Illustration of a ship using a hull-mounted multibeam sonar while towing a side-scan sonar on a cable. Both sonars map the sea floor in a swath below the ship as it drives forward. Click image for larger view.
2004 Sea-floor Mapping
Pacific Marine Environmental Laboratory, NOAA
Oregon State University
NOAA Vents Program
The 2004 Submarine Ring of Fire expedition will rely heavily on the sea-floor mapping accomplished during last years 2003 expedition to the Mariana volcanic arc in the western Pacific. Maps of the sea floor created last year will be used this year to plan and carry out dives with the ROV (remotely operated vehicle). Our main goal is to explore the active submarine volcanoes in the Mariana arc, but in order to do that we have to know where they are, how deep they are, and what they look like. The maps give clues about the character and history of each volcano and may reveal enigmatic features that call for closer examination. Maps of the sea floor also provide a physical context for near-bottom observations made during submersible dives. They show the broader submarine landscape beyond what is visible with the lights of the ROV.
In order to see volcanoes that are entirely underwater, we used two different kinds of sonars. One system, called the EM300 multibeam sonar, primarily gave information about the depth and shape of the sea floor. The other system, called the MR1 side-scan sonar, mainly provided information about the composition and texture of the sea floor. The EM300 sonar is mounted on the hull of the R/V Thompson and is operated by the University of Washington, whereas the MR1 sonar is towed behind the ship and is operated by the Hawaii Mapping Research Group at the University of Hawaii. During the 2003 Ring of Fire expedition, an area of almost 28,000 sq km was mapped with the EM300 multibeam sonar system, and about 18,000 sq km were mapped with the MR1 side-scan sonar system.
EM300 and SB2000 multibeam bathymetry (35-m grid) is shown in the vicinity of Anatahan Island. The view is looking north-northwest toward the island's southern flank. Click image for larger view and more details.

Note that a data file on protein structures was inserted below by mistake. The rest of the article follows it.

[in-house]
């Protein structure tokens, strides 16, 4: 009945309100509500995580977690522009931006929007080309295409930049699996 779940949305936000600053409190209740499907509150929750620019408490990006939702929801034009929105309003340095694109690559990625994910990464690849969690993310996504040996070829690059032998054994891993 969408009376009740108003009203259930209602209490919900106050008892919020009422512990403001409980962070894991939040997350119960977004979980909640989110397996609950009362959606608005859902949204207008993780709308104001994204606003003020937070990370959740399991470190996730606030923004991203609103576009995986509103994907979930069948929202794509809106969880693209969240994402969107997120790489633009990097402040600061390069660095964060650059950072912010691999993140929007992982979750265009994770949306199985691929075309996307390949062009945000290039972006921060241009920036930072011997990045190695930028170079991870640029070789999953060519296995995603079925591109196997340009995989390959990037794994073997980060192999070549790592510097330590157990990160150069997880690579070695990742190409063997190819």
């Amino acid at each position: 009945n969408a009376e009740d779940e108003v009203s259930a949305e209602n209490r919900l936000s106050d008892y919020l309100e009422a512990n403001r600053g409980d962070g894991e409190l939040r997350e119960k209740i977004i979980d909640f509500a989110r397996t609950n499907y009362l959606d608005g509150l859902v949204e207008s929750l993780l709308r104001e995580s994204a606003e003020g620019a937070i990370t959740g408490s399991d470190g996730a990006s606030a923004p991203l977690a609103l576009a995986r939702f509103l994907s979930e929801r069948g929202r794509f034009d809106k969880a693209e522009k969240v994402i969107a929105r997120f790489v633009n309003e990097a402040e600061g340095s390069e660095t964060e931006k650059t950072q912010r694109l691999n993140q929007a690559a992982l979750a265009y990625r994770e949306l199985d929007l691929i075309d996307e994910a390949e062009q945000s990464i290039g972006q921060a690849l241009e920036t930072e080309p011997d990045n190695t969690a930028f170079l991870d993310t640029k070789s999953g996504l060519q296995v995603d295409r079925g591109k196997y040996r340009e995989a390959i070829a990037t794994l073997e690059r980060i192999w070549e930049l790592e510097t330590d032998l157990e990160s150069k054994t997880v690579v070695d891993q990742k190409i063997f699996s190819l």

Multibeam sonar works by simultaneously sending out multiple sonar beams in a fan-shaped pattern that is oriented perpendicular to the ships track. In this way, it maps the sea floor directly below the ship, as well as an area extending outward to either side of the ship. Mapping in this way is often referred to as mowing the lawn" because each pass covers a fixed width of the sea floor and a regular pattern of tracklines is necessary to cover larger areas. Computers on the ship collect all of this sonar data and then process it to make two- or three-dimensional maps that help visualize the shape of the sea floor.
Side-scan sonar is different in that it gives information about the character of the sea floor rather than just its depth. Side-scan sonars send out sound to either side of the ships track, and then listen for the echoes that are reflected back. How much sound is reflected back (the acoustic reflectivity) depends upon the composition, roughness, and slope of the sea floor. This reflectivity information is usually displayed in a black-and- white map, with black representing areas of high reflectivity and white representing areas of low reflectivity. Lava flows, for example, usually show up as dark lobes in side-scan maps, because they are rough and solid and provide a good surface for reflecting sound. In contrast, sandy areas appear relatively light in side-scan maps because the sediments absorb sound instead of reflecting it. Side-scan data also provides information about sea-floor structures because features like fault scarps reflect a lot of sound if they are facing toward the ship, or they cast acoustic shadows if they are facing away from it.
Map of MR1 side-scan sonar imagery around Anatahan Island collected during the 2003 Ring of Fire expedition. Dark areas on the submarine flanks of the island are young lava flows. Map by Paul Johnson, Hawaii Mapping Research Group. Click image for larger view.
Map of EM300 multibeam sonar bathymetry around Anatahan Island collected during the 2003 Ring of Fire expedition. No hydrothermal activity was found in February 2003 at the neighboring submarine volcanoes, NE Anatahan and S. Sarigan. Map by Paul Johnson, Hawaii Mapping Research Group. Click image for a larger view.
Thus, side-scan and multibeam sonars are complementary systems that provide different kinds of information about the sea floor. Their value as exploration tools is that they allow us to view large areas of the sea floor, identify key areas that we want to study in more detail, and then place submersible observations into a meaningful context.
For a review of the history of sea-floor mapping, see the 2003 Sea-floor Mapping essay.